Season 1: Episode 4- Parenting Alone

Photo by Elly Fairytale on

I came across a blog post the other day that brought up a term that I had never heard referenced before, Lone Parenting. The article, “I’m not a Single parent—I’m a Lone parent & it’s F*cking hard.” (Read here) really hit home for me. I was shocked, that I had never heard that term before. I think the problem is that we are so used to hearing the term Single Mom being a collective representation of all women who are raising their children more than 50% of the time. But what about the women who are raising their children 100%? What about those who are raising their children 100% with no child support payments coming in? What about those women who are raising their children 100% of the time, with no child support payments, and no family support system close by? After all, haven’t we been told a million times that it takes a village to raise a child?

What about those mothers who do not have a village? I am a lone mother. I do not have child support payments to help cover the needs of my child. I do not have a local family connection to help cover me when I have to be in two places at once. It is all me. School drop-offs and pickups? Me. Grocery shopping and the means to afford those groceries? Me. Sick child in need of a doctor’s appointment? Me. You get the idea. 

Think about how many times as a lone parent, you have heard your single mother friends complain about their exes being late for a pickup or drop off, or being a few days late on child support payments. But you see the difference between lone parents and single parents, is that those pickups and drop-offs will still happen, the child support payments will still get deposited. There are no pick-ups, drop-offs, and child support payments for lone parents.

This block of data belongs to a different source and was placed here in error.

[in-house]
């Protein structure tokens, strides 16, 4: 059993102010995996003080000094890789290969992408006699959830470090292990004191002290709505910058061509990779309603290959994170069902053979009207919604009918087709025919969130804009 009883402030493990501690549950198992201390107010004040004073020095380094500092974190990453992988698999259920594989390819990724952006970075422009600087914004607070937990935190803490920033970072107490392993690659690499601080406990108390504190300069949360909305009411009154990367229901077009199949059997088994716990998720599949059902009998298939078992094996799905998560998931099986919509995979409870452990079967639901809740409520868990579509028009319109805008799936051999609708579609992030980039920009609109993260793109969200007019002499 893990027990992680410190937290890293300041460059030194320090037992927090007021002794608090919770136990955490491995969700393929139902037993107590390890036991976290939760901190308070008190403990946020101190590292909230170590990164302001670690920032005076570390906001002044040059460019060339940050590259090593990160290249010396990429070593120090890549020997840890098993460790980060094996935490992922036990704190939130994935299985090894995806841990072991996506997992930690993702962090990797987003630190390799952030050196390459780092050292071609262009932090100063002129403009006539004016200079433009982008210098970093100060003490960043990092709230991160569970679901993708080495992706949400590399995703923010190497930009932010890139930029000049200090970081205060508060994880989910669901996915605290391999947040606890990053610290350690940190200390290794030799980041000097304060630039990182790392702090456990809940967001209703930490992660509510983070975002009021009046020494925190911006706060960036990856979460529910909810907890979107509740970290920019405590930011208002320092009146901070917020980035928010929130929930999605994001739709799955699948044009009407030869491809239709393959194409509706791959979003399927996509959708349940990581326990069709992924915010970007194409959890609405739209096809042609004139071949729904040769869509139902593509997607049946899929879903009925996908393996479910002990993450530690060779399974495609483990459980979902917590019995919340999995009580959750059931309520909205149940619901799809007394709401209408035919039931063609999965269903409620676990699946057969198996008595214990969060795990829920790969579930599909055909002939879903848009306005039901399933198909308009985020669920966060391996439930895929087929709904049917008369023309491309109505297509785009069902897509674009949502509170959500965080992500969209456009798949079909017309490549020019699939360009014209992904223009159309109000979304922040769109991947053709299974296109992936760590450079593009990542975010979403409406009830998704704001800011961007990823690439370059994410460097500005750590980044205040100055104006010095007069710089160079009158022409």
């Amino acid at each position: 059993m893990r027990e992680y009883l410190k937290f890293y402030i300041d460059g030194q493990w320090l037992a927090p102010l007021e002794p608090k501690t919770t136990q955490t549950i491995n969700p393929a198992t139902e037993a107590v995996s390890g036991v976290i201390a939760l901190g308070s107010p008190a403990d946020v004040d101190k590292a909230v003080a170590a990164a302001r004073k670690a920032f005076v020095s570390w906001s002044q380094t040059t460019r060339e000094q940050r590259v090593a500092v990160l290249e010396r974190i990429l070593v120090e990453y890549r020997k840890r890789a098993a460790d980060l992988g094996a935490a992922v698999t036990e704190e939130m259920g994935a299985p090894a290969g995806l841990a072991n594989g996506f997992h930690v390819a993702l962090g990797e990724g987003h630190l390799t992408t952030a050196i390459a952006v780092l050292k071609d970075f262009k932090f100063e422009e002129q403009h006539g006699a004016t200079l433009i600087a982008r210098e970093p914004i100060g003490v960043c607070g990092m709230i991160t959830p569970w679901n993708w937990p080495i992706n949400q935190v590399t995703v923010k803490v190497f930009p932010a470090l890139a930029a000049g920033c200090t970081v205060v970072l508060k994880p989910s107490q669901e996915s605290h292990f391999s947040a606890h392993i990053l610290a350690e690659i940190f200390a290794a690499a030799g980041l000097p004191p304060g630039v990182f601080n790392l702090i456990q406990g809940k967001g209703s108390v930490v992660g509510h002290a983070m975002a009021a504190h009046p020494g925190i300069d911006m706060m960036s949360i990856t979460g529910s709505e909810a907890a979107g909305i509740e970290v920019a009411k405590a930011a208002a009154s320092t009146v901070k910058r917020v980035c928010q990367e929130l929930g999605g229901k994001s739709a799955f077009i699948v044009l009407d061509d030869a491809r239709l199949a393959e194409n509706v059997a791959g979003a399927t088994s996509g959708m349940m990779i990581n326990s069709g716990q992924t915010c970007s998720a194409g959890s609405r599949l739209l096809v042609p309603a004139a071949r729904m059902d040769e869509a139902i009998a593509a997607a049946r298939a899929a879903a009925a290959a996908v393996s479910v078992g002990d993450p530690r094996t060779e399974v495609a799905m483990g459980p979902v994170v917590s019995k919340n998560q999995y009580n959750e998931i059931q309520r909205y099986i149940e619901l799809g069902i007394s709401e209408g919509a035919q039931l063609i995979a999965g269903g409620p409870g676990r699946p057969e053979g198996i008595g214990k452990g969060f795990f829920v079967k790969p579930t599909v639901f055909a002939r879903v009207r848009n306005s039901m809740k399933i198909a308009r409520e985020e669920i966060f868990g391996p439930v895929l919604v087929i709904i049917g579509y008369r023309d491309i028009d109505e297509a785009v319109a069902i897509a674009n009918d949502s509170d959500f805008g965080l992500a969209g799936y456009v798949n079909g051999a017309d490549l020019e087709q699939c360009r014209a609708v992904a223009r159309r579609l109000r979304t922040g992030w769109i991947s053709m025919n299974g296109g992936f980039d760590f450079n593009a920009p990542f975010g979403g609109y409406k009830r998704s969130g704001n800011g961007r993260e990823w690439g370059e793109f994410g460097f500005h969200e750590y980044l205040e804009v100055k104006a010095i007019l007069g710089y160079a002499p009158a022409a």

As I normally do, let me assure you that I am not trying to downplay the stress of single parenting. Raising a child is hard, raising a child more than 50% of the time with little assistance and help is hard. But, raising a child completely alone, is a whole new level of stress and exhaustion, most of that exhaustion comes in the form of chronic and emotional fatigue.

Every morning, I battle my seven-year-old to wake up and get dressed for school. I feel like I am constantly rushing her. In fact, she asked me the other day why all I ever do is rush. I never wanted to be that parent that rushed every aspect of childhood, because I firmly believe raising a child in a constant state of urgency, is only going to lead to an anxious, impatient child who is incapable of slowing down and actually enjoying life. How I behave now, could very well have a lifelong impact on her ability to be happy and less stressed as an adult.

Every afternoon, after school, I battle with a child to complete her homework. She is an avid reader and smart kiddo, but she cannot understand why she has to complete homework after spending a day in a classroom learning the same material. I battle with her over her computer and iPad use in the evenings. I struggle to get her bathed and to bed at a decent time. She’s not a bad child, she’s a typical 7 year old who is figuring out she can test boundaries. This is completely healthy behavior in regards to child development, but I live in a constant state of mental warfare with a second-grade opponent.
Add the pandemic element to lone parenting, and I feel like I am in an apocalyptic situation. I recently came across the article, “America’s Mothers Are in Crisis. Is anyone listening to them?” (Read Here), and it was no shock to me that mothers are the ones stepping down from their jobs and ending their careers to be at home with their children. As a lone mother, I had no choice but to do the same.